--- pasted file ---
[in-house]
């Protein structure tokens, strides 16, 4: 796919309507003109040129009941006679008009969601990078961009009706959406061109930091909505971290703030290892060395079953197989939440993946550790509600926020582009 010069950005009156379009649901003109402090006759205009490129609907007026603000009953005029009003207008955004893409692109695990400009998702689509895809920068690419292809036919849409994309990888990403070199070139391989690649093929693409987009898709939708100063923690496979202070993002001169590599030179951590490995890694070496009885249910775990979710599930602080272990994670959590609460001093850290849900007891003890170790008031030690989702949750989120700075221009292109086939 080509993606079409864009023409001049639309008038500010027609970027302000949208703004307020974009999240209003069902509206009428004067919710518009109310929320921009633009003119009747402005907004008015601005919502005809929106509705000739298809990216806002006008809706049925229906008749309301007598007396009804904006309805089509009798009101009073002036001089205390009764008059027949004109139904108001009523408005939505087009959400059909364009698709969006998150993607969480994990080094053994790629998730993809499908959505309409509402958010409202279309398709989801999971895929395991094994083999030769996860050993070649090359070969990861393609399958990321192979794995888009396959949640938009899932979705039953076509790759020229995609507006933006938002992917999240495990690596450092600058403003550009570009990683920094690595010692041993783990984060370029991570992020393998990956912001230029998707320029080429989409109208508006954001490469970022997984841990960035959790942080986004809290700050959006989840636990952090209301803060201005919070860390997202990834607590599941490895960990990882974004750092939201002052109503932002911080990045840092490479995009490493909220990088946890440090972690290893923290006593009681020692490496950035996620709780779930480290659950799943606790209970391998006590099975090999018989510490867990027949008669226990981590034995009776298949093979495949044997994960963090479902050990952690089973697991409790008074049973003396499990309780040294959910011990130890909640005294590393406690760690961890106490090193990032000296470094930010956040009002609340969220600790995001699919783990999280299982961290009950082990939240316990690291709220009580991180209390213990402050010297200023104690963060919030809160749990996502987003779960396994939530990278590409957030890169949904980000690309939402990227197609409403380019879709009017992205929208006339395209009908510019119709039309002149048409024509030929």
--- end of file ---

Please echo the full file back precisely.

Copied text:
[in-house]
């Protein structure tokens, strides 16, 4: 796919309507003109040129009941006679008009969601990078961009009706959406061109930091909505971290703030290892060395079953197989939440993946550790509600926020582009 010069950005009156379009649901003109402090006759205009490129609907007026603000009953005029009003207008955004893409692109695990400009998702689509895809920068690419292809036919849409994309990888990403070199070139391989690649093929693409987009898709939708100063923690496979202070993002001169590599030179951590490995890694070496009885249910775990979710599930602080272990994670959590609460001093850290849900007891003890170790008031030690989702949750989120700075221009292109086939 080509993606079409864009023409001049639309008038500010027609970027302000949208703004307020974009999240209003069902509206009428004067919710518009109310929320921009633009003119009747402005907004008015601005919502005809929106509705000739298809990216806002006008809706049925229906008749309301007598007396009804904006309805089509009798009101009073002036001089205390009764008059027949004109139904108001009523408005939505087009959400059909364009698709969006998150993607969480994990080094053994790629998730993809499908959505309409509402958010409202279309398709989801999971895929395991094994083999030769996860050993070649090359070969990861393609399958990321192979794995888009396959949640938009899932979705039953076509790759020229995609507006933006938002992917999240495990690596450092600058403003550009570009990683920094690595010692041993783990984060370029991570992020393998990956912001230029998707320029080429989409109208508006954001490469970022997984841990960035959790942080986004809290700050959006989840636990952090209301803060201005919070860390997202990834607590599941490895960990990882974004750092939201002052109503932002911080990045840092490479995009490493909220990088946890440090972690290893923290006593009681020692490496950035996620709780779930480290659950799943606790209970391998006590099975090999018989510490867990027949008669226990981590034995009776298949093979495949044997994960963090479902050990952690089973697991409790008074049973003396499990309780040294959910011990130890909640005294590393406690760690961890106490090193990032000296470094930010956040009002609340969220600790995001699919783990999280299982961290009950082990939240316990690291709220009580991180209390213990402050010297200023104690963060919030809160749990996502987003779960396994939530990278590409957030890169949904980000690309939402990227197609409403380019879709009017992205929208006339395209009908510019119709039309002149048409024509030929």